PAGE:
The exception is the conference floor, the only place where Corbynites and Corbynsceptics cannot unsee each other, which was therefore the scene of several acrimonious confrontations after tricky votes. It’s difficult to predict where Labour goes from here. The Parliamentary Labour Party (PLP) is largely against a split, but its members surely can’t spend the next four years dutifully pretending not to see one another,or their activists?

 

Chaos and confusion

Would it have been better for Jeremy Corbyn if his defeated challenger, Owen Smith, had done a little bit better against him – not just in the final vote but throughout the contest? All summer, Smith distinguished himself only through his frequent gaffes, to the point where it felt more appropriate to describe him as a participant in the leadership race rather than a combatant.

The difficulty for both Corbyn and his critics is that his opponents in the PLP have no clear leader. As a result, their dissatisfaction is amorphous, rather than being productively channelled into a set of specific demands or criticisms, which Corbyn could then reject or accept. The overwhelming feeling about his leadership among the PLP is that “something must be done”. So whenever an MP embarks on a freelance assault – Margaret Hodge’s no-confidence motion, say, or Clive Betts’s attempt to bring back elections to the shadow cabinet – the majority leaps on the scheme. Corbyn’s critics reason that at least it’s something.

Although fractious Labour MPs might not see it that way, the decision not to restore shadow cabinet elections helps their cause. Taking away the leader’s ability to choose his ministerial team was a recipe for chaos – chaos that would, rightly, have been blamed on them.

 

Custody rights

If the Labour family would be, as I suspect, better off seeking a divorce, there is an irony that one of the things that they all agree on is the fate of the kids. The party is entirely united behind its leader in his opposition to grammar schools – as is almost every serious thinker on education policy, from Policy Exchange on the right through to Melissa Benn on the left.

Still, Labour will encounter a visceral type of resistance to its stance from the alumni of grammars, who, regardless of what the studies show, attribute their success to their attendance at selective schools. I can understand that. Although I went to a comprehensive, the emotional pull of one’s upbringing is hard to escape. I can, for example, read all the studies that show that children in single-parent families do worse – but I find it hard to experience it as anything other than an awful attack on my mother, to whom I owe everything.

Winning the argument over schooling will require a sensitive ear to those for whom the argument against the schools seems like an attack on their parents.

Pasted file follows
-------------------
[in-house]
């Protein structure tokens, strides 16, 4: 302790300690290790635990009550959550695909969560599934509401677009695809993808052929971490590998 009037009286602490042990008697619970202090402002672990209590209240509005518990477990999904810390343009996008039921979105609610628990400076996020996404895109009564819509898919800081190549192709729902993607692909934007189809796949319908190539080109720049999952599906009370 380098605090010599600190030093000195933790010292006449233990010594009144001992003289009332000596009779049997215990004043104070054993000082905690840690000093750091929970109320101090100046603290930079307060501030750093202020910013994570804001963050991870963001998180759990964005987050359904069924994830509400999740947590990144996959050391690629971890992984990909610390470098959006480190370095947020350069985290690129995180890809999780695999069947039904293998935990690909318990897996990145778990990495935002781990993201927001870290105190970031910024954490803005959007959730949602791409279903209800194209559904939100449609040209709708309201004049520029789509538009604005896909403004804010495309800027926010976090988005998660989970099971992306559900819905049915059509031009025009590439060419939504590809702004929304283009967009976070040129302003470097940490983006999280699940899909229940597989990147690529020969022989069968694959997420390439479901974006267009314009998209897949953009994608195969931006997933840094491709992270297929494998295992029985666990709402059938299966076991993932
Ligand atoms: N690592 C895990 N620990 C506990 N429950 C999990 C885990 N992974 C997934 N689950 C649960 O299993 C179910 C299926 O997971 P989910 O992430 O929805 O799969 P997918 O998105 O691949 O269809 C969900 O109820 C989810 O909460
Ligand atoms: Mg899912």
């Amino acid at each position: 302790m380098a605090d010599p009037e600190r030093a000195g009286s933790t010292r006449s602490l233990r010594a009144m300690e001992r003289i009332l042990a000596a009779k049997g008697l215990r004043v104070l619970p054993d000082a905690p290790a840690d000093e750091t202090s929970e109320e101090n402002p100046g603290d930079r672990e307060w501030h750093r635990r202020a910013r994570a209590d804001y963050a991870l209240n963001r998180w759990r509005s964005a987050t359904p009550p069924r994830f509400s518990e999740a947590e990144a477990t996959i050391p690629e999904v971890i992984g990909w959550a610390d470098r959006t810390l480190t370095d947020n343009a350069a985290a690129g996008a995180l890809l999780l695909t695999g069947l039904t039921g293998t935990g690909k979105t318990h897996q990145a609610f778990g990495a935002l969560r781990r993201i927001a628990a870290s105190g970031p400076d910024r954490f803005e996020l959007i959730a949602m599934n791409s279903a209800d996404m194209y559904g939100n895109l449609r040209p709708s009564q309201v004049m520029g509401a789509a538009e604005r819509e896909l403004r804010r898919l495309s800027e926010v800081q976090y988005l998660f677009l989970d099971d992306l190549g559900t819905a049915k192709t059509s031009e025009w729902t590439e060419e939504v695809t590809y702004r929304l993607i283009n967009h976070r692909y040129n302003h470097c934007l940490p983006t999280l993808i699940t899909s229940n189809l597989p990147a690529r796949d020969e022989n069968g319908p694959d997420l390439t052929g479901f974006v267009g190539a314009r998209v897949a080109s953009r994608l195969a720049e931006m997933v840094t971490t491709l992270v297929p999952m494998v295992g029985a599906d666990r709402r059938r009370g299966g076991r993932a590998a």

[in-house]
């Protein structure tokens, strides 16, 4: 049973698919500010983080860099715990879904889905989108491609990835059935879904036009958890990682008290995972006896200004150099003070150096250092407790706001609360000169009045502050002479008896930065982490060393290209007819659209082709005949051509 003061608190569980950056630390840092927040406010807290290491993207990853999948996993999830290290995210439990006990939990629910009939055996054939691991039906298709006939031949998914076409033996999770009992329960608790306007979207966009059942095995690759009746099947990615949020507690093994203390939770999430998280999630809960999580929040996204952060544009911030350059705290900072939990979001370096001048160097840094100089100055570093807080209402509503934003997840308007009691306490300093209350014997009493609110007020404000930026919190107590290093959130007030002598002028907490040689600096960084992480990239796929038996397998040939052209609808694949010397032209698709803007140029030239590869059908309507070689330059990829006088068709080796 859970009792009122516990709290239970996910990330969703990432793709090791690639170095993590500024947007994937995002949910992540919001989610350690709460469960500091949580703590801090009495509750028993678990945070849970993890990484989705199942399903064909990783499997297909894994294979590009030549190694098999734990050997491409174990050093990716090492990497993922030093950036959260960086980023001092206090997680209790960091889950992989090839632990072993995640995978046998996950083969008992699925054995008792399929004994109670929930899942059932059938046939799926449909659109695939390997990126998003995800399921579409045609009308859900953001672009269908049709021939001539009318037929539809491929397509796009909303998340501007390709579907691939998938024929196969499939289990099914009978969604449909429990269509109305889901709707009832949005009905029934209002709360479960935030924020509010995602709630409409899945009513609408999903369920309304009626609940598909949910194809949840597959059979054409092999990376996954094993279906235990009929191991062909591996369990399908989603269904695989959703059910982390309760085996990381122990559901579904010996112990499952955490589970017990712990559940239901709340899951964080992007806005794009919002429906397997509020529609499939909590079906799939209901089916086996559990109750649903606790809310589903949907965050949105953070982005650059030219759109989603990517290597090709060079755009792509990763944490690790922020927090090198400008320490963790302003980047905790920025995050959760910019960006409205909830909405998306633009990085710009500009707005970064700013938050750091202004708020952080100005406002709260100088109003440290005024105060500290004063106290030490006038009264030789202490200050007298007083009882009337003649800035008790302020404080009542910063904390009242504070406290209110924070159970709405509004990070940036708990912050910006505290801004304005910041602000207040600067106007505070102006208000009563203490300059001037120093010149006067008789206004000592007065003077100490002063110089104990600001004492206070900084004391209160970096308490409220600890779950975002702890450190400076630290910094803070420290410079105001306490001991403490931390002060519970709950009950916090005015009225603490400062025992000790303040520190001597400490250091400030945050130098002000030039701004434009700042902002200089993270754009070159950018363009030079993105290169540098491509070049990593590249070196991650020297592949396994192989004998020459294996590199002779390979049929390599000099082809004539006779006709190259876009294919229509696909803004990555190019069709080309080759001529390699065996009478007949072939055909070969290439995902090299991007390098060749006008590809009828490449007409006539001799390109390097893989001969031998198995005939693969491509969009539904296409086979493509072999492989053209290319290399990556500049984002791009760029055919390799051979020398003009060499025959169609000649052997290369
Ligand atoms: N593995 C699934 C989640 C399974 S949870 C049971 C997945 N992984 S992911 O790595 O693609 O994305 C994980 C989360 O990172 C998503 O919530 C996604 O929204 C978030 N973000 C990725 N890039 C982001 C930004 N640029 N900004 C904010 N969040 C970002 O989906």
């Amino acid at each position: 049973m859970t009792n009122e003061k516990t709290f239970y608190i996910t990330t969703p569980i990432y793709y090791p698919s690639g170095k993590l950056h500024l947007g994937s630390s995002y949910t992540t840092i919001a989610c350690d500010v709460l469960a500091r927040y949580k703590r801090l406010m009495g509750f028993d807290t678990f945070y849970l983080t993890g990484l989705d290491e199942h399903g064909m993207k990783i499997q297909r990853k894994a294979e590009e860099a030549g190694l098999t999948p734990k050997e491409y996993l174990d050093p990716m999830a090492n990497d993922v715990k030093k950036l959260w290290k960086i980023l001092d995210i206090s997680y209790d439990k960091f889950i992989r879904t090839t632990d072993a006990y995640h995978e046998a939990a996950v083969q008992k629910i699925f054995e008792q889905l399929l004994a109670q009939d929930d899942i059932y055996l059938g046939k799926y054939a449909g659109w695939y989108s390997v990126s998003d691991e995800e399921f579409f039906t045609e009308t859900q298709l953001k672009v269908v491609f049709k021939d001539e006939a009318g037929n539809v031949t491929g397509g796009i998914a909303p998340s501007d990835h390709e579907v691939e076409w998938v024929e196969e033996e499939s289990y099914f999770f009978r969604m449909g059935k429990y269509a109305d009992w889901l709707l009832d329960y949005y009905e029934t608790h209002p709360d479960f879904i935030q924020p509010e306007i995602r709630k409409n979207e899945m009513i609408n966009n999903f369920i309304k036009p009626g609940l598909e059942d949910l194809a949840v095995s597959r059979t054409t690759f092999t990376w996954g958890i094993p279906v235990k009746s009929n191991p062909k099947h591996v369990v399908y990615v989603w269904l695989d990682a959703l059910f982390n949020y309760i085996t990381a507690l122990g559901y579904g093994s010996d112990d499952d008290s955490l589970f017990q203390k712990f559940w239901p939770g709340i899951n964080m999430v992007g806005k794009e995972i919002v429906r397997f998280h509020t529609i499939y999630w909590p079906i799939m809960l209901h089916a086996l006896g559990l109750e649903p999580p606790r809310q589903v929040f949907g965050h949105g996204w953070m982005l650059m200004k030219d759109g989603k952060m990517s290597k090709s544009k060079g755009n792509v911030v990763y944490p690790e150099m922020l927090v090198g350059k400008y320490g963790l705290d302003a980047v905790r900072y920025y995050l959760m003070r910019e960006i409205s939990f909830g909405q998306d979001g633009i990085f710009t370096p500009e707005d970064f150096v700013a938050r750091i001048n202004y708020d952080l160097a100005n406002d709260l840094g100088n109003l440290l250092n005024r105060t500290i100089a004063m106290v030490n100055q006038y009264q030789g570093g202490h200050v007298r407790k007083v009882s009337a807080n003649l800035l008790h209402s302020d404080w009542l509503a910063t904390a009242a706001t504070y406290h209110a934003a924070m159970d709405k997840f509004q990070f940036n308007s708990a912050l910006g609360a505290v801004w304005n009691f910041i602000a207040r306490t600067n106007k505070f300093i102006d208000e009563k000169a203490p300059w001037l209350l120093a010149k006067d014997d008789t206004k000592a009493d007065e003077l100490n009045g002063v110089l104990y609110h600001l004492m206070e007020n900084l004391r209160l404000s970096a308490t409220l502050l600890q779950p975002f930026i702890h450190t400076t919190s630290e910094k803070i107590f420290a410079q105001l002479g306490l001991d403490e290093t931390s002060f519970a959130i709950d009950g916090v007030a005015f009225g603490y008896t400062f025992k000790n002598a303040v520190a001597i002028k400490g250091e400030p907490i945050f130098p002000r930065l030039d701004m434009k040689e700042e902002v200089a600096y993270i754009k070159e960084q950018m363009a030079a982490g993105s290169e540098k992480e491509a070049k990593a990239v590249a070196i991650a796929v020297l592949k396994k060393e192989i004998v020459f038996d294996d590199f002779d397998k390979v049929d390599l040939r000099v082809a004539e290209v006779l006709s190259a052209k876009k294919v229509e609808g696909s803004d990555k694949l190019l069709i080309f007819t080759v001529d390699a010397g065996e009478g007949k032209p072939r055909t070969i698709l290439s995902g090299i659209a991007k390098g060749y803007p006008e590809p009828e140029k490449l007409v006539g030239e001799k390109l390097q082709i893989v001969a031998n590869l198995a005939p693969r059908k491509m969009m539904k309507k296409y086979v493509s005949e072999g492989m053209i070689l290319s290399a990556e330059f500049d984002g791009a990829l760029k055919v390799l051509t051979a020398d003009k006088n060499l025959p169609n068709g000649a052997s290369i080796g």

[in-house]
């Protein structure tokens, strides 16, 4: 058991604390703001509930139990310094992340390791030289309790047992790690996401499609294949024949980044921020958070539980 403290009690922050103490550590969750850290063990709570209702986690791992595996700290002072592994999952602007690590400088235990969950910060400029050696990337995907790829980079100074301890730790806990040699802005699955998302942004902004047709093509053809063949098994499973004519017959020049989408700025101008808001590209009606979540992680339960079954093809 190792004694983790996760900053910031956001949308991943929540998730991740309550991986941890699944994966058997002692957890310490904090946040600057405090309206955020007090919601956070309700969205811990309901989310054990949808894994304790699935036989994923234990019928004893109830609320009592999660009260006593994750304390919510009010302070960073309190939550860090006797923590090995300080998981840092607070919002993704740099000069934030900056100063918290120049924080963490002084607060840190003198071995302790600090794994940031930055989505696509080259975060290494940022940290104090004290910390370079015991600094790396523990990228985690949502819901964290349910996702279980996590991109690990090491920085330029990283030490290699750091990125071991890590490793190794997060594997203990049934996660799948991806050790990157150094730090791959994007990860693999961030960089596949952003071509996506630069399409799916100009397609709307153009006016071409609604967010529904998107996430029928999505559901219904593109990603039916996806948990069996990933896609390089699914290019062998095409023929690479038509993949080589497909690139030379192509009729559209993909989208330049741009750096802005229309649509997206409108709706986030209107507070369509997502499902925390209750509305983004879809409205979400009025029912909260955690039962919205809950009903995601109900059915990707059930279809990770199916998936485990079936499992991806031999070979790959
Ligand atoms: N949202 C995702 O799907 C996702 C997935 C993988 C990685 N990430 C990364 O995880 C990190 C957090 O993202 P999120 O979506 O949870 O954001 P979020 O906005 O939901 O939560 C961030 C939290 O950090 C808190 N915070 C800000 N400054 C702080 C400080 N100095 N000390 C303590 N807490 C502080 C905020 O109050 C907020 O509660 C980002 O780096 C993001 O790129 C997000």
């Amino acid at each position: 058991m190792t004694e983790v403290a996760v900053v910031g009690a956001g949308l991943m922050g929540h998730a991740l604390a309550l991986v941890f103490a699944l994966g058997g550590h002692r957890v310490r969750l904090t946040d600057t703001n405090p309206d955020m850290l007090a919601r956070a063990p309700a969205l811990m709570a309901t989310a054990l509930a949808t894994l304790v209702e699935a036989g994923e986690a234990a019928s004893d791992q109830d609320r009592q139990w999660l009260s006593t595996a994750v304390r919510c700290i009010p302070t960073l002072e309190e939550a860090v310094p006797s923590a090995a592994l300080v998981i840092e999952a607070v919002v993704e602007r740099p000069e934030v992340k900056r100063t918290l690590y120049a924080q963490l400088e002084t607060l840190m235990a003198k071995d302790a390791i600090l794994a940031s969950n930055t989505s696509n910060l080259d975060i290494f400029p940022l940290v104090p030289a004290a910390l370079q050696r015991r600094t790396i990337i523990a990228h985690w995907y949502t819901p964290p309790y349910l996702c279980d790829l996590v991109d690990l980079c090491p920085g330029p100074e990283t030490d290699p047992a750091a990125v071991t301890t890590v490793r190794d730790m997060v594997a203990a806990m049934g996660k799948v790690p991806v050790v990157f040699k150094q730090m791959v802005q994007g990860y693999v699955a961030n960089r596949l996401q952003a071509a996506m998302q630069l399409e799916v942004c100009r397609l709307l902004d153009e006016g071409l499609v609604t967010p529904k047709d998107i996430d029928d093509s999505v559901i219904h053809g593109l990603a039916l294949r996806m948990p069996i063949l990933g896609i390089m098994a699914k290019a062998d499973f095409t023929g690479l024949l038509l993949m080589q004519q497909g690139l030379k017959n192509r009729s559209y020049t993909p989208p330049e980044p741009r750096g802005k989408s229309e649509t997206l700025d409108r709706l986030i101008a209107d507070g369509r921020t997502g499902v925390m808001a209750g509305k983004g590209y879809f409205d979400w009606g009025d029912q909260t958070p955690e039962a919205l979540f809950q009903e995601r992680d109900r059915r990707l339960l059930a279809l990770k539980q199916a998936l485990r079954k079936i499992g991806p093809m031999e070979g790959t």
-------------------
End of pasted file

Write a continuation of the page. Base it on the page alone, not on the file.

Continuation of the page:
Pudding and pie

One of the nice things about being from a single-parent family is that I don’t have to admit to flaws – merely to unresolved kinks that would have been ironed out had my absent father stuck around. One such kink is my capacity for procrastination, which
results in my making decisions too often at the last minute.

This always comes back to bite me at party conference. At dinner events, I frequently put off picking my meal options to the point that I have to eat whatever the kitchen has left. At one meal this year, I was lucky enough to have three courses of pudding, but at another, my hastily cobbled-together starter seemed to consist entirely of pesto, taramasalata and rocket.

 

Too late

The best thing about party conference is sharing a panel with a politician you don’t know very much about who turns out to be highly impressive. It’s particularly cheering now, when my optimism about politics is at a low ebb. I try to meet them properly for coffee afterwards, although because of my capacity for putting things off, that doesn’t always happen.

Last year, I was chairing a particularly testy fringe on the Israel-Palestine conflict. The then shadow foreign secretary, Hilary Benn, was running late and an MP from the 2015 intake had to field all the questions on her own. She did this with immense poise and knowledge, while clearly having a sense of how unhelpful some of the louder, angrier voices were – during one lengthy monologue from the floor, she turned and rolled her eyes at me. Her name was Jo Cox.

I kept meaning to get to know her, but I never got around to ringing her office, and now I never will.

 

Banter and bargains

A colleague alerts me to a sublime act of real-life trolling. When Everton opened a second branch of its team store in Liverpool’s shopping centre, it picked an innocuous name: Everton Two. Innocuous, that is, until you realise that the shopping centre is called Liverpool One. 

Stephen Bush is special correspondent at the New Statesman. He usually writes about politics. 

This article first appeared in the 29 September 2016 issue of the New Statesman, May’s new Tories